Recent neurophysiological observations are giving rise to the expectation that in the near future genuine biological experiments may contribute more than will premature speculations to the understanding of global and cognitive functions. The classical reflex principle — as the basis of neural functions — has to yield to new ideas, like autopoiesis and/or self-organization, as the basic paradigm in the framework of which the essence of the neural can be better understood. Neural activity starts in the very earliest (...) stages of development well before receptors and afferent input become functional. Under suitable conditions, both in nervous tissue cultures and in embryonic tissue recombination experiments, the conditions of such initial autopoietic activity can be studied. This paper tries to generalize this elementary concept for various neural centers, notably for the spinal segmental apparatus and the cerebral cortex. (shrink)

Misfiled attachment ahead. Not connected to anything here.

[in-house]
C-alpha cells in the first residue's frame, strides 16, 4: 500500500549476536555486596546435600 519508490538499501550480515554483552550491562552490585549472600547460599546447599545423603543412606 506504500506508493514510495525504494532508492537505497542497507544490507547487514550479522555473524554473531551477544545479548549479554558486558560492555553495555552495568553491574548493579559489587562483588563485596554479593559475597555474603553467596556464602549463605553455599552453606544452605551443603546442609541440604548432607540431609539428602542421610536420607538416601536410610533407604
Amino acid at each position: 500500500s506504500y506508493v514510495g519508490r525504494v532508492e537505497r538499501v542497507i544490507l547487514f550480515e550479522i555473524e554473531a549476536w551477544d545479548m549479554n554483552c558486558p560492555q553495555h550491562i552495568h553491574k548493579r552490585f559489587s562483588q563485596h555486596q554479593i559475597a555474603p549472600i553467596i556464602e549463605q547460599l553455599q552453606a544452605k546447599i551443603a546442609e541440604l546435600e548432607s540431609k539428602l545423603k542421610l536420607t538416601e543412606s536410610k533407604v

Explores the acquisition and use of knowledge for human purposes and the extent of our ability to shape the future through the design, regulation, and restructuring of the lives of human systems at all levels.
Bering makes a good case for turning attention to an organized system that provides the self with transcendental meaning. In focusing on the evolutionary basis of this system, however, he overlooks the self-organizing properties of cognitive systems themselves. We propose that the illusory system Bering describes can be more generally and parsimoniously viewed as an emergent by-product of self-organization, with no need for specialized “illusion by design.”.